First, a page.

financing, then it would appear that Hansen would not be bound by the
agreement, and would be entitled to a refund of his deposit.
Should the offer not be a conditional one, then Hanson has likely incurred an
obligation, and can be sued by Motor Sales Ltd.. It seems to be a question of
fact, as to whether Hansen clearly explained to Motor Sales he would not enter
into a contract without the financing. It appears he may just have told Motor
Sales he would commit after speaking to his bank. If the latter is the case, Motor
Sales has a good case against Hansen. The appropriate remedy is a suit for the
purchase price, for which Motor Sales will have to provide the car if they recover.
Alternatively, Motor Sales can sell the car to someone else, and recover the
difference if the car sells for a lower price. They are obliged to make reasonable
efforts to obtain fair market value.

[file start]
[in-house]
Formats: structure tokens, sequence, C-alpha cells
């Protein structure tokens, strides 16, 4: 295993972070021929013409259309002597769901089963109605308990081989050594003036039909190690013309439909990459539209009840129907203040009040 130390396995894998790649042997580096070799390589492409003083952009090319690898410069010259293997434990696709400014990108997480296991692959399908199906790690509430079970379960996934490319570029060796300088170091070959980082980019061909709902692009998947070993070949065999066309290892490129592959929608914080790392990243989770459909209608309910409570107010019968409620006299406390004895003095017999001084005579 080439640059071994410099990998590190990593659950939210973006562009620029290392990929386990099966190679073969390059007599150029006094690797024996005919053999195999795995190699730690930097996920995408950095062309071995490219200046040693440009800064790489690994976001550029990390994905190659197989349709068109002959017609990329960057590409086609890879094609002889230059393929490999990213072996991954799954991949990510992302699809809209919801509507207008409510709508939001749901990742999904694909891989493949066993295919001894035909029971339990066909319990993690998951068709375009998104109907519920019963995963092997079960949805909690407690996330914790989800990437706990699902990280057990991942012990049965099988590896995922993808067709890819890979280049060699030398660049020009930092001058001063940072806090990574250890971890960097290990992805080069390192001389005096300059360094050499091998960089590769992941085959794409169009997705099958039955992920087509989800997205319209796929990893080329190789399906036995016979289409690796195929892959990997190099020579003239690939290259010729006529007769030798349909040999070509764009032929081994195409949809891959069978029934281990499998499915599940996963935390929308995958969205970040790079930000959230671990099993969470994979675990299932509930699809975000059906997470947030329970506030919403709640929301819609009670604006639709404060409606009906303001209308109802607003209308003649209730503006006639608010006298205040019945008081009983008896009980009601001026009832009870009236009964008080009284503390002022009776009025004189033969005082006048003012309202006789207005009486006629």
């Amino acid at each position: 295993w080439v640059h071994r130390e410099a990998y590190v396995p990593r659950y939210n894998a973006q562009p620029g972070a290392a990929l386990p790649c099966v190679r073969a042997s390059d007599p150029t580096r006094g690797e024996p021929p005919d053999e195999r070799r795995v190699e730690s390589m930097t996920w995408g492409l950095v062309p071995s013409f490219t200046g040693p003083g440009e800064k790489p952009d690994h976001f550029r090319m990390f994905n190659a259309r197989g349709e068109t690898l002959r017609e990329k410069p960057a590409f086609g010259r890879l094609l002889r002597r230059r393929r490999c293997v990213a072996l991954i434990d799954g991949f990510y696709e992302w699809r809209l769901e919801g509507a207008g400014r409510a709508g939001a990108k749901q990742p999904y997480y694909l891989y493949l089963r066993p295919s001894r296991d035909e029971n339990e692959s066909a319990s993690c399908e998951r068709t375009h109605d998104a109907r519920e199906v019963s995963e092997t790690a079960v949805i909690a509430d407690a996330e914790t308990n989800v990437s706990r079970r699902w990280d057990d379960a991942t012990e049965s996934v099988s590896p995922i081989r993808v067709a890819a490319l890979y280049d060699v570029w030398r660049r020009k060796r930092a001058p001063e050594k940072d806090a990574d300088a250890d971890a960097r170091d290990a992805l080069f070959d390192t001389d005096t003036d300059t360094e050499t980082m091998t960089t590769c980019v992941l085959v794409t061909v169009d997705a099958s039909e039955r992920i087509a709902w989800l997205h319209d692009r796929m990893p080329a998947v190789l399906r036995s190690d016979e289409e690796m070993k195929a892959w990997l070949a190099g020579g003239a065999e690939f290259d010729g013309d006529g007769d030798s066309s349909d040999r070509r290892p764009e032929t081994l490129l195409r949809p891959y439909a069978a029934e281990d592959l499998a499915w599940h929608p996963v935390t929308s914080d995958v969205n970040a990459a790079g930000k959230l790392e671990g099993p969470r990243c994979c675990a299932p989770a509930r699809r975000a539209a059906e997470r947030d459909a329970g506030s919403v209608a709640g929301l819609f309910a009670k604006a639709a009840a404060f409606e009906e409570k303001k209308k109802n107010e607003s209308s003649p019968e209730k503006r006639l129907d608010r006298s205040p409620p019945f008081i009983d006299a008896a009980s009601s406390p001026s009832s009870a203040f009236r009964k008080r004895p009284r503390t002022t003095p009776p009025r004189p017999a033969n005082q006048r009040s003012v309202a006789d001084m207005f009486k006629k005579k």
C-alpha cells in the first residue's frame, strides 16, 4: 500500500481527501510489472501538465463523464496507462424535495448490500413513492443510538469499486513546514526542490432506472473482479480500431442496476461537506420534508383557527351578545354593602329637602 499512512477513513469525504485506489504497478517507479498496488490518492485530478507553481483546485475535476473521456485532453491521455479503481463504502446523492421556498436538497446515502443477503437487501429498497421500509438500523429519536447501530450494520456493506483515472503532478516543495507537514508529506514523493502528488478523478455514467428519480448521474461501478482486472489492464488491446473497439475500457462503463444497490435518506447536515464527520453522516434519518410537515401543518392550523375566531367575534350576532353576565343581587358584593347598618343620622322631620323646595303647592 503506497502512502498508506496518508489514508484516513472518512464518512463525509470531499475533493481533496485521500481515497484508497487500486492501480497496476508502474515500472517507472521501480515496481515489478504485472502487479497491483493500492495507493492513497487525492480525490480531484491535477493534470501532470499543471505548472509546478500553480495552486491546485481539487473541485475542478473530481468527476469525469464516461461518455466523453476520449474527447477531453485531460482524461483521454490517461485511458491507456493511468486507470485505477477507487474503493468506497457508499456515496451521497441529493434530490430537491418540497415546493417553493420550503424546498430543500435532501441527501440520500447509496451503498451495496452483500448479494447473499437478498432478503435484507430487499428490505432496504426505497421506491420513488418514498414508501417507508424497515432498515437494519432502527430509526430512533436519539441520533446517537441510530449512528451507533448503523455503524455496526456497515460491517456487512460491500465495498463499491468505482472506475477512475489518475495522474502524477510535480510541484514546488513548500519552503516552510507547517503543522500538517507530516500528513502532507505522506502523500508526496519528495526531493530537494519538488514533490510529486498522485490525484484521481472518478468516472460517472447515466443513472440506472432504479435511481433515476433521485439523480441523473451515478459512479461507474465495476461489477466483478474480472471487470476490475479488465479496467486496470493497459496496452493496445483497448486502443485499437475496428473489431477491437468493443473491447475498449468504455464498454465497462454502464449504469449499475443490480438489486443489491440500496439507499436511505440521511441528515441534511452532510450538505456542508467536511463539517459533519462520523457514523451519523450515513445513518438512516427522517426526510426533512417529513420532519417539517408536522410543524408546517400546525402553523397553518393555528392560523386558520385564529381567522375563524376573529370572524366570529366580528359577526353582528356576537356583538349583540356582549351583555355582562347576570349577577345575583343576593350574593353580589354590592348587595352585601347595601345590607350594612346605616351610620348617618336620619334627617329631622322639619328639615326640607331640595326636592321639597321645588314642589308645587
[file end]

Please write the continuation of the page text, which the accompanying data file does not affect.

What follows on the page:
Chapter 13 (7 edition) / Chapter 14 (8 edition)
Question: In a situation where a contract is expressly repudiated, what are the
dangers associated with waiting until the time for performance to
determine if a breach will actually occur?
Answer: If one waits for the time for performance and some external event
occurs making the contract impossible to perform, the right to sue
for breach is lost.
Question: How does the doctrine of substantial performance affect the rights
of a party injured by repudiation when the contract is not fully
performed? Answer: The doctrine of substantial performance obliges the injured or
innocent party to pay, on a quantum meruit basis, for the